Ventura Foothill Neighbors v. County of Ventura (12/15/14, 2d Civil No. B254120)
The Court of Appeal for the Second Appellate District of California has ruled that (i) a 20% increase in the actual height of a building over the stated height in the certified EIR required Ventura County to prepare a supplemental EIR rather than an addendum; and (ii) the County’s failure to prepare a supplemental EIR including the taller height of the building made the County susceptible to a valid claim beyond the standard 30-day statute of limitations on CEQA claims. The court’s conclusion highlights the need for EIRs and notices of decision (“NODs”) to more completely describe a project, with all its details, to avoid potential claims.
In 1993, the County decided to construct an ambulatory care clinic (the “Clinic”) at the Ventura County Medical Center. The original 1993 EIR included a proposed location and an “up to 75 feet in height” limit for the Clinic. The County certified the EIR in January 1994 and approved the project, filing an NOD (which did not mention the Clinic’s height). The County delayed construction until May 2005, when it decided to relocate the project. While the updated plans for the Clinic mentioned the relocation and an “about 5 feet lower … elevation due to the topography at the revised location,” the plans failed to include the taller height. The County prepared an addendum to the EIR, which concluded that since the Clinic was “virtually the same size and configuration,” no subsequent or supplemental EIR was required. On May 25, 2005, the Board approved the 1994 plans, and the County filed an NOD stating that the project would be changed by relocating the Clinic, but failing again to mention the Clinic’s taller height. In 2007, the plans for the Clinic were modified to show the new height of 90 feet.
Upon being informed by someone passing by the construction site who had learned that the new Clinic building would be 90 feet high, the Ventura Foothill Neighbors filed a petition for a writ of mandate and motion for injunction to stop the construction and to require the County to refrain from further approvals “pending certification of an adequate supplemental EIR.” The trial court denied the motion for a preliminary injunction, but granted a peremptory writ of mandate, stressing that the County acted improperly in not preparing a supplemental EIR. The appellate court affirmed.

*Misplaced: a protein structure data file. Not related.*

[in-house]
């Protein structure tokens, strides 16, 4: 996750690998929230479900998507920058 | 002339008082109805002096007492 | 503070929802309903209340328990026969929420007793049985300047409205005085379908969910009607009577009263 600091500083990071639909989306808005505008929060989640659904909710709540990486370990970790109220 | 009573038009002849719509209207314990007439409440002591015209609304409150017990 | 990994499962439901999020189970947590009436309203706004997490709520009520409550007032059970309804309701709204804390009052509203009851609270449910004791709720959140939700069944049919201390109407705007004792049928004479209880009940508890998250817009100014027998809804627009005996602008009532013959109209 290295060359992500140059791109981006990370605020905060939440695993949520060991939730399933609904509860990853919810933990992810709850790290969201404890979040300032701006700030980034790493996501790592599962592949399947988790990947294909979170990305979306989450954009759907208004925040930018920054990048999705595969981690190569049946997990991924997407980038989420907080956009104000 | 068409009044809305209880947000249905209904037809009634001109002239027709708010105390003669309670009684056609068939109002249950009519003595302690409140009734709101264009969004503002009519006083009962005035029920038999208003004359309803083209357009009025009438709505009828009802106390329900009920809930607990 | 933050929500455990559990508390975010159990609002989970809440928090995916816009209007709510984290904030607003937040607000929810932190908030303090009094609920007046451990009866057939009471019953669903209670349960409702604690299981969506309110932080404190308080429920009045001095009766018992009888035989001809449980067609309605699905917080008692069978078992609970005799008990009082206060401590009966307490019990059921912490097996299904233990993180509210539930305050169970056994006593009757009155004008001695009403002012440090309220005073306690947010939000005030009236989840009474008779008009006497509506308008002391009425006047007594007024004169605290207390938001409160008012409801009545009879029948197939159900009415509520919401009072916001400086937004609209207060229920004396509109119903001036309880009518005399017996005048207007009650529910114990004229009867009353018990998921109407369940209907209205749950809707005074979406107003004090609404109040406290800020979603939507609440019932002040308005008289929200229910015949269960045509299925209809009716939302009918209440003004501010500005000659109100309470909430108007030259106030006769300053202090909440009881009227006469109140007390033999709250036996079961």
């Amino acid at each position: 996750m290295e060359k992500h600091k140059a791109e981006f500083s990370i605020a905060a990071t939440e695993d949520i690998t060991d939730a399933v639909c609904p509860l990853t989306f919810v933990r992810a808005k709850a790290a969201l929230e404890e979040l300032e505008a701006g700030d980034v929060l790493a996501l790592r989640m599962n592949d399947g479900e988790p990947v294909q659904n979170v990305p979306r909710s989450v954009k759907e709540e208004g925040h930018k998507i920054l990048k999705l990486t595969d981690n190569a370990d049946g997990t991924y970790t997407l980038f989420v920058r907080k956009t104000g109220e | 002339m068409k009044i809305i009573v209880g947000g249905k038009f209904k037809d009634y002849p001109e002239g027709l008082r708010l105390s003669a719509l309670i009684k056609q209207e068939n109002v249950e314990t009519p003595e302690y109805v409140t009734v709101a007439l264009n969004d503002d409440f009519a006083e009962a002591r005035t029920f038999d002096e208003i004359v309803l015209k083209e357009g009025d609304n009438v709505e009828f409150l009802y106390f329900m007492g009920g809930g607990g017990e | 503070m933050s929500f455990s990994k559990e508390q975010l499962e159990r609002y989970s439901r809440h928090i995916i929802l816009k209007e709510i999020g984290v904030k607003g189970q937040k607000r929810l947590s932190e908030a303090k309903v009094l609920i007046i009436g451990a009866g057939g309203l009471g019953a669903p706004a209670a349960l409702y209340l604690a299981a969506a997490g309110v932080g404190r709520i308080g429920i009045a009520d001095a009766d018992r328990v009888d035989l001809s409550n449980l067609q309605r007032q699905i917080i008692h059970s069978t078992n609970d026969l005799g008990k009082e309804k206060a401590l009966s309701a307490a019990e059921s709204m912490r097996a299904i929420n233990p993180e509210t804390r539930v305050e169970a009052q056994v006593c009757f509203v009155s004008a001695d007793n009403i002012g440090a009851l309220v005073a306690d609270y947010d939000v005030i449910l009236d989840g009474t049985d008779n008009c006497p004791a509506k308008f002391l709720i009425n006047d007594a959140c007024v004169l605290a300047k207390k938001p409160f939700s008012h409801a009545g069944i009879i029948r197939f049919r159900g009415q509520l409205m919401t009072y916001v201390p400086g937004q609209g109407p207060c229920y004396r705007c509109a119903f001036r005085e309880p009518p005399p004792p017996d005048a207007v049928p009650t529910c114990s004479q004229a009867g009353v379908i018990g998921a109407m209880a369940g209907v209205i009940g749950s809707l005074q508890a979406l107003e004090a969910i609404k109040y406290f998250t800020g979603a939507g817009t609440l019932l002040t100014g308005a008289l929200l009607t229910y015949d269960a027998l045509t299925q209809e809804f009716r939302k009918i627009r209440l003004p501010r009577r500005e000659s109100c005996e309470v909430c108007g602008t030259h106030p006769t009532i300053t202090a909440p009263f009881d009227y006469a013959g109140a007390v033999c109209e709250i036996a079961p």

Regarding the County’s decision to file the addendum to the original EIR rather than a supplemental EIR, the appellate court found the County’s reasoning “conclusory” and “insufficient” and held that the County had acted improperly. The court stated that no subsequent or supplemental EIR is required unless (1) substantial changes are proposed, which would require major revisions to the EIR, (2) substantial changes arise, requiring major revisions to the EIR, or (3) new information is available, which was not known at the time of the EIR certification. The court concluded that the 20% increase in the building’s height from 75 to 90 feet was a “material discrepancy” and a “violation of CEQA” that required “major revisions” to the EIR. In the court’s opinion, these changes were material; the addendum to the original EIR was inadequate; and a supplemental EIR was the required.
The County argued that the Neighbors’ claims were time-barred, having been brought well after the 30-day statute of limitations for CEQA claims. The Neighbors contended, and the court agreed, that the challenge was not to the 1993 EIR, but rather to the County’s failure to prepare a supplemental EIR for the 90-foot Clinic. The court opined that since neither the EIR, the addendum, nor the NOD explicitly addressed the increase in height, this change was a “substantial change” to the project, which necessitated preparation of a supplemental EIR. Since no supplemental EIR had been prepared or circulated to the public before the Clinic was constructed, neither the Neighbors nor anyone else could have been on notice of the change until the construction cranes were already working. The proper time frame then was not the 30-day window for CEQA challenges “to the decision announced in the [NOD]” but rather 180 days from when the Neighbors “knew or reasonably should have known the project differed substantially from the one described in the EIR.” Thus, the 180 days began when the passerby noticed the cranes. Therefore, the Neighbors’ claim regarding the new height of the Clinic was timely.